Oddity Cycles Squidfork

The Squidfork is a titanium, single crown truss fork handmade by Oddity Cycles in Fort Collins, Colorado, and named for its thin, tentacle-like legs that spread from the crown and converge at the axle. While Oddity offers a semi-custom version of the Squidfork, this one was designed specifically for the Wayward’s geometry and is suspension corrected for this frame. According to Oddity Cycles owner Sean Burns, “This particular truss is pretty tall by rigid fork standards, suspension corrected, and was built to carry that stress load (leverage ratio). Building a +500m axle to crown rigid fork NOT as a truss style would require some crazy heavy, overbuilt tubes to be safe. This would weigh a ton and sacrifice ride quality.”

Compared to traditional forks with two legs, Squidfork’s four smaller, thinner wall tubes offer more surface area to further dampen trail vibration and chatter before it gets to your hands. It’s also not too shabby to look at. Another issue addressed with the Squidfork’s truss design is brake dive, which is the rearward movement that happens on disc-brake rigid forks (mostly carbon) when hard braking. Brake dive is especially apparent in tall forks. Also relevant in that comparison is the Squidfork’s weight. This one weighed in on our scale at 1031 grams, which is a little more than comparable carbon forks, like the 790g Firestarter Deluxe, but less than most steel forks, such as the 1.4kg Krampus 110.

All in all, I really like this fork. It has a unique feel, but once I settled into it I thought it imparted one of the better rides I’ve experienced on a rigid bike. I had the opportunity to get four solid rides on the Wayward with the Squidfork. All were a mix of double track roads, gravel, and Pisgah singletrack. It definitely does a great job at soaking up vibrations and small bumps. It even feels surprisingly shock absorbent when riding over big bumps and drops. I had the 29 x 2.8″ Terrene McFly tires set up tubeless with about 15-17PSI. The voluminous tires do some of the work, but I could definitely discern the feel of the fork.

Oddity Cycles Lowrizer Handlebar

You’ve seen the Oddity Cycles Razorbar reviewed on this site before, but the Lowrizer is relatively new for Oddity—it was just released back in August. Like the Razorbar, the Lowrizer is shaped by hand, TIG welded, and finished in Fort Collins, Colorado. However, it uses a 1/2″ crossbar instead of the full gauge tubing on its predecessor; this might be a little more friendly with bag straps. And, as you may have guessed from its name, it also has a lower 45mm rise, as well as a 10° backsweep.

2020 Why Cycles Wayward with Oddity Squid Fork
  • 2020 Why Cycles Wayward with Oddity Squid Fork
  • 2020 Why Cycles Wayward with Oddity Squid Fork

The Oddity Lowrizer has a 22.2mm clamp diameter and is 800mm wide. All I can really say about this bar is that I want one. It seems to have just the right width, backsweep, and rise for my taste, and the compliance afforded by the 22.2mm tubing is just about perfect. However, it’s a significant investment. Oddity sells the handmade Ti Lowrizer for $350, but there’s hope for those of use with thinner wallets… the Lowrizer also comes in steel for $150 (in flat or gloss black).

  • 2020 Why Wayward
  • 2020 Why Wayward
  • 2020 Why Wayward


  • Set up as the SquidWard, it’s the best riding rigid 29+ bike I’ve tried; and with the 120mm fork, the Wayward is definitely sits in the top echelon of trail hardtails I’ve ridden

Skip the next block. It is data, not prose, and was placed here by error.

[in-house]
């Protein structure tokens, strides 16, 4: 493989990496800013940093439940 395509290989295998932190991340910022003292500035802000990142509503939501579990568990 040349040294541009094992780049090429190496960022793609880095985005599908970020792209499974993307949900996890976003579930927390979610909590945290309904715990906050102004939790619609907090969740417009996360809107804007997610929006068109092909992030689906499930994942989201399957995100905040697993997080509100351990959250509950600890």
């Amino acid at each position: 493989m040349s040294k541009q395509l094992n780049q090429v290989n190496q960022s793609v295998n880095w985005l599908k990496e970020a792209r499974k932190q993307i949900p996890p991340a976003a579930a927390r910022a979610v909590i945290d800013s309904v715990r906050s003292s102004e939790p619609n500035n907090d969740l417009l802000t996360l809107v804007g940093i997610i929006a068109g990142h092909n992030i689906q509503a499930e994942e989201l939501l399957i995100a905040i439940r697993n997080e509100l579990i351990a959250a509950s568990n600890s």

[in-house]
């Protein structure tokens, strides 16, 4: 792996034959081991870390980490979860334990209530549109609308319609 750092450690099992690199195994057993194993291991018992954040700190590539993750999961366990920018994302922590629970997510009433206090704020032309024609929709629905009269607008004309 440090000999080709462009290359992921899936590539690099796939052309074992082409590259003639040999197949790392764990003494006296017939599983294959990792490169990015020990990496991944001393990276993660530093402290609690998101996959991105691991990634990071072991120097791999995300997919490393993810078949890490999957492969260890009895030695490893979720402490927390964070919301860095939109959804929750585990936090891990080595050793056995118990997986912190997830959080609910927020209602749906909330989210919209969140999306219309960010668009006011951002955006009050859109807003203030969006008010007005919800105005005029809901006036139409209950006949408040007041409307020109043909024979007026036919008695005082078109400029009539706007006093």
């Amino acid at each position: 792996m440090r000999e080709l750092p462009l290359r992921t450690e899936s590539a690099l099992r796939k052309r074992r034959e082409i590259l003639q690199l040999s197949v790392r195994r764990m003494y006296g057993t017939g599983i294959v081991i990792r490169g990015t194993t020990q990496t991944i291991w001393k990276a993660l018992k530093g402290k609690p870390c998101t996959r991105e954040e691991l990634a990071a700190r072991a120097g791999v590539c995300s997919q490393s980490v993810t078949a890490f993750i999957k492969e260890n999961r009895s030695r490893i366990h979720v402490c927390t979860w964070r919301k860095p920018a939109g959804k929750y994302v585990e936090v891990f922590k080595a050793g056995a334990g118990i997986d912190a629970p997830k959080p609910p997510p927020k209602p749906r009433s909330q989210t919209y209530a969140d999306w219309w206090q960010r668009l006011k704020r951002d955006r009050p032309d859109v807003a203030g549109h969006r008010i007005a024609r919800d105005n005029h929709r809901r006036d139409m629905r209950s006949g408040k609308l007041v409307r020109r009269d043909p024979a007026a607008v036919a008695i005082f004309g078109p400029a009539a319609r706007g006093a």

• A well rounded geometry makes the Wayward live up to its unicorn status as a rare bike that does a lot very well
  • Sliding rear dropout, rack mounts, and a plethora of braze-ons (for a full bolt on bag, too) make it well-equipped for bikepacking
  • Geometry tweaks definitely make it lively on singletrack, although I didn’t ride V1, so I can’t compare directly


  • Smaller frame bag space might be frustrating for some, particularly those in smaller frame sizes
  • SquidWard build is expensive, but it’s also a handmade fork and a lifetime investment
  • Size Tested Large
  • Price (X01 Build) $5,899
  • Price (frame) $2,449
  • Weight (as tested) Check back soon
  • Squidfork Upgrade $1,000
  • Place of manufacture China (frame), Colorado, USA (Squidfork)
  • Manufacturer’s Details

On the Trail (Wrap up)

I only have seven rides on this bike at this point, and zero bikepacking trips, although there were a couple extra-long day rides in there. So, I wouldn’t call this a full review. If you’re after that kind of analysis, make sure to check out TJ’s review of the Wayward here. I will say that I’ve spent a lot of time riding 29+ bikes over the years, including the original Krampus, the intrepid ECR, Tumbleweed’s Prospector, the Trek 1120, Salsa’s Woodsmoke, and the full-squish Deadwood. The Wayward wowed me out of the gate. On first impression, I’ll say that it (in SquidWard form) was the best riding rigid bike I’ve had the pleasure to throw my leg over.

As mentioned above in the cons, the reduced frame triangle size might be frustrating to some people eyeballing Wayward V2 as a bikepacking rig, but the shortened seat tube and additional room for a dropper will be welcome on the trail for many riders. Otherwise, with the additional mounts and versatile geometry, the Wayward V2 has a lot going for it as a dedicated bikepacking bike.

On the trail, the tubing certainly lives up to the claims made about it. The bike doesn’t feel at all squirmy, even on twisty and technical singletrack; it’s laterally stiff and responsive, but also does a fantastic job at soaking up downward blows and bumps. And while the Squidfork is amazing in that regard, I also had the opportunity to switch over to a suspension fork (see below right) and continued to be impressed over a couple more rides. It was immediately apparent that this was going to make my short list of favorite trail hardtails. All the measurements and angles seem perfect for this bike. Its low bottom bracket, slackish head tube (comparable to all other popular 29+ hardtails), long reach, and high stack all add up to a bike that’s responsive and lively—especially for a 29+ rig—and stable and comfortable when pedaling on long doubletrack climbs.

That being said, I get why TJ referred to this bike as the unicorn. The Wayward’s blend of quality tubing, provisions for bikepacking, and a well-rounded geometry that’s equally as competent on the trail as it is comfortable on dirt roads make it a rare bike that can do a lot extremely well.

  • 2020 Why Wayward